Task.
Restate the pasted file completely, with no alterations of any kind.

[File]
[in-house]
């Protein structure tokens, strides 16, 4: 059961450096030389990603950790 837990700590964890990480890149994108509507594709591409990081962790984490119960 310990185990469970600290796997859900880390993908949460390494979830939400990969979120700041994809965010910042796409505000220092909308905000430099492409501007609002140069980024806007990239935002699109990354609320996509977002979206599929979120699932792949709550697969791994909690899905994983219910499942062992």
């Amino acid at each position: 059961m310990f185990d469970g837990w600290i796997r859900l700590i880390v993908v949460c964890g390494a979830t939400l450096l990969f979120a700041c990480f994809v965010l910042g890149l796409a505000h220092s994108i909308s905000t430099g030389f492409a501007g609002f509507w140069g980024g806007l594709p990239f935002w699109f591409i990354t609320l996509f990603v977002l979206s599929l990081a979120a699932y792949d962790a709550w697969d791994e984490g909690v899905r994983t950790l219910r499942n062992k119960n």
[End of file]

[in-house]
């Protein structure tokens, strides 16, 4: 059961450096030389990603950790 837990700590964890990480890149994108509507594709591409990081962790984490119960 310990185990469970600290796997859900880390993908949460390494979830939400990969979120700041994809965010910042796409505000220092909308905000430099492409501007609002140069980024806007990239935002699109990354609320996509977002979206599929979120699932792949709550697969791994909690899905994983219910499942062992």
């Amino acid at each position: 059961m310990f185990d469970g837990w600290i796997r859900l700590i880390v993908v949460c964890g390494a979830t939400l450096l990969f979120a700041c990480f994809v965010l910042g890149l796409a505000h220092s994108i909308s905000t430099g030389f492409a501007g609002f509507w140069g980024g806007l594709p990239f935002w699109f591409i990354t609320l996509f990603v977002l979206s599929l990081a979120a699932y792949d962790a709550w697969d791994e984490g909690v899905r994983t950790l219910r499942n062992k119960n």